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Akshar Arbol

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What exactly is IB and how different is it from other model of education in India?

What is IB?

IB stands for International Baccalaureate. IB is a non-profit educational foundation established in Geneva in 1968. IB offers four types of programs namely Primary Years Program (PYP), Middle Years Program (MYP), Diploma Program (DP) and Career-related Program (CP).
PYP is for students aged between 3 and 12. MYP is for students between 11 and 16 years of age. DP and CP are for students aged between 16 and 19.

Why and how IB is different from other models of education in India.

    • The general tendency of CBSE and many state boards is to push for the curricula-based system. While the assessment of students is made on their understanding of the subject, there is no assessment of such parameters like critical thinking, questioning skills, etc.
    • CBSE board has off late adopted some measures of assessing students not just on curricula but on other parameters too. But still, the emphasis is more on the curricula. This can be clearly gauged from the fact that CBSE takes lead in conducting few competitive exams across India. The clear motive of these competitive exams is for getting into higher studies within India.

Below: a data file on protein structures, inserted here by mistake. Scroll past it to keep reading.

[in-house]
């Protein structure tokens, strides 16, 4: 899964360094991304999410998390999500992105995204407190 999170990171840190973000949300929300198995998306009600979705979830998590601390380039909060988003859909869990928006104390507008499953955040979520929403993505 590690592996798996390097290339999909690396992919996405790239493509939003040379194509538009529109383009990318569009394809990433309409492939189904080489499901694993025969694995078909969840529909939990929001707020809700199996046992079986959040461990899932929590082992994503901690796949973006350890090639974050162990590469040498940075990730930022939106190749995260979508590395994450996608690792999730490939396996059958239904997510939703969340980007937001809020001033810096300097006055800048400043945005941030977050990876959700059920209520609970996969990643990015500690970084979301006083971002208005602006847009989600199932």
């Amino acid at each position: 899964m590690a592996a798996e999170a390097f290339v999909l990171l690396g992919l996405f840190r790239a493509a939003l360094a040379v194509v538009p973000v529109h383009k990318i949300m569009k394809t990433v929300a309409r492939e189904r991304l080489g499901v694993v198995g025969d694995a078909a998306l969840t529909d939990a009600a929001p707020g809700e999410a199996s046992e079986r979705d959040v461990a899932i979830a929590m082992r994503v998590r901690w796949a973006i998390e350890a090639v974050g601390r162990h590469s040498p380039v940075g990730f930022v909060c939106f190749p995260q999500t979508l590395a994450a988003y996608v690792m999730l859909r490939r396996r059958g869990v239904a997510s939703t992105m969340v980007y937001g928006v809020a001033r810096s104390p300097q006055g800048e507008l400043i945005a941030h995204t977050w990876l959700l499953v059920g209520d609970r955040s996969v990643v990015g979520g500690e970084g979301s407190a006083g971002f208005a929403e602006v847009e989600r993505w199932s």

• IB, on the other hand, has a different set of value and core motive. Here is a short summary of four ways how IB is different.
    • IB through its well-researched curricula encourages students to think critically and challenge the status quo. In other words, it encourages the students to question everything that they see around them.
    • IB does not take or support any country-specific education systems. They rather adopt a research-based approach.
    • IB gives exposure to students for analysing an issue in local and global contexts. This gives them a 360 degree perspective on any issue.
    • IB strives to produce students who are truly multilingual. It is a known fact that multilingual students have a better understanding of their exposure to different cultures.

How IB truly stands out?

    • IB can no way can compete with local curricula as they both are in a different league. It is like comparing apples to oranges. They both are simply different.
    • However, if a student wants to pursue higher education abroad, IB is the system to go for.
    • With many competitive exams being centralized in India, IB students have that extra ability to crack some papers like aptitude-based exams. The critical thinking they have acquired over years makes them succeed.
    • IB students have extra free time because the relative numbers of assignments, internal tests are lower in number. IB students are encouraged to take up volunteering. This gives them a perspective of what career they want to choose.
    • If success was the only yardstick, then IB students perform much better than the students of other boards.

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